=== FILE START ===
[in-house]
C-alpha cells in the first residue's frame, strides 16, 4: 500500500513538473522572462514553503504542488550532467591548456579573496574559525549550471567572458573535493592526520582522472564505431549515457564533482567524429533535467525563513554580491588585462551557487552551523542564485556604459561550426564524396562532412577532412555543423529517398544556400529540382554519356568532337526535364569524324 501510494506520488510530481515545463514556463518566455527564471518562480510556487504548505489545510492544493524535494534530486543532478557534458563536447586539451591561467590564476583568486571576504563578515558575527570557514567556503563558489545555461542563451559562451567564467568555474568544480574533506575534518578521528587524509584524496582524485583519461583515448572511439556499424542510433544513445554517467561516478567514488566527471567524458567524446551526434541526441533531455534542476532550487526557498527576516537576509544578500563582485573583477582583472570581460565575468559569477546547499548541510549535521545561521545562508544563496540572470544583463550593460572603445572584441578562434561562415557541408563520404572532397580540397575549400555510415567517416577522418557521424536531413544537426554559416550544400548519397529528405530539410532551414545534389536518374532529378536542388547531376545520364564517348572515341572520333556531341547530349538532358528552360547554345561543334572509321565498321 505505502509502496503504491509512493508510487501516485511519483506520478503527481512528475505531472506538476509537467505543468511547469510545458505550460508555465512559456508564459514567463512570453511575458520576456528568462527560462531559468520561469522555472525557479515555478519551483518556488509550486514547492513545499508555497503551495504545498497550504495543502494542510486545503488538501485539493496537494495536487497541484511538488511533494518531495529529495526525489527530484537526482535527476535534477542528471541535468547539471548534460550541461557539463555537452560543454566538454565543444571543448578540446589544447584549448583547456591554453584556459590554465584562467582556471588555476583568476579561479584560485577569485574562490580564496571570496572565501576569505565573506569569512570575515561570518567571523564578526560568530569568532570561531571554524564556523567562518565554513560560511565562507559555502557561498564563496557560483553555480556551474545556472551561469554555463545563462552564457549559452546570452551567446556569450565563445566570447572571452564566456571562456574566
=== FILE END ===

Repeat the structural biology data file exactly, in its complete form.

[in-house]
C-alpha cells in the first residue's frame, strides 16, 4: 500500500513538473522572462514553503504542488550532467591548456579573496574559525549550471567572458573535493592526520582522472564505431549515457564533482567524429533535467525563513554580491588585462551557487552551523542564485556604459561550426564524396562532412577532412555543423529517398544556400529540382554519356568532337526535364569524324 501510494506520488510530481515545463514556463518566455527564471518562480510556487504548505489545510492544493524535494534530486543532478557534458563536447586539451591561467590564476583568486571576504563578515558575527570557514567556503563558489545555461542563451559562451567564467568555474568544480574533506575534518578521528587524509584524496582524485583519461583515448572511439556499424542510433544513445554517467561516478567514488566527471567524458567524446551526434541526441533531455534542476532550487526557498527576516537576509544578500563582485573583477582583472570581460565575468559569477546547499548541510549535521545561521545562508544563496540572470544583463550593460572603445572584441578562434561562415557541408563520404572532397580540397575549400555510415567517416577522418557521424536531413544537426554559416550544400548519397529528405530539410532551414545534389536518374532529378536542388547531376545520364564517348572515341572520333556531341547530349538532358528552360547554345561543334572509321565498321 505505502509502496503504491509512493508510487501516485511519483506520478503527481512528475505531472506538476509537467505543468511547469510545458505550460508555465512559456508564459514567463512570453511575458520576456528568462527560462531559468520561469522555472525557479515555478519551483518556488509550486514547492513545499508555497503551495504545498497550504495543502494542510486545503488538501485539493496537494495536487497541484511538488511533494518531495529529495526525489527530484537526482535527476535534477542528471541535468547539471548534460550541461557539463555537452560543454566538454565543444571543448578540446589544447584549448583547456591554453584556459590554465584562467582556471588555476583568476579561479584560485577569485574562490580564496571570496572565501576569505565573506569569512570575515561570518567571523564578526560568530569568532570561531571554524564556523567562518565554513560560511565562507559555502557561498564563496557560483553555480556551474545556472551561469554555463545563462552564457549559452546570452551567446556569450565563445566570447572571452564566456571562456574566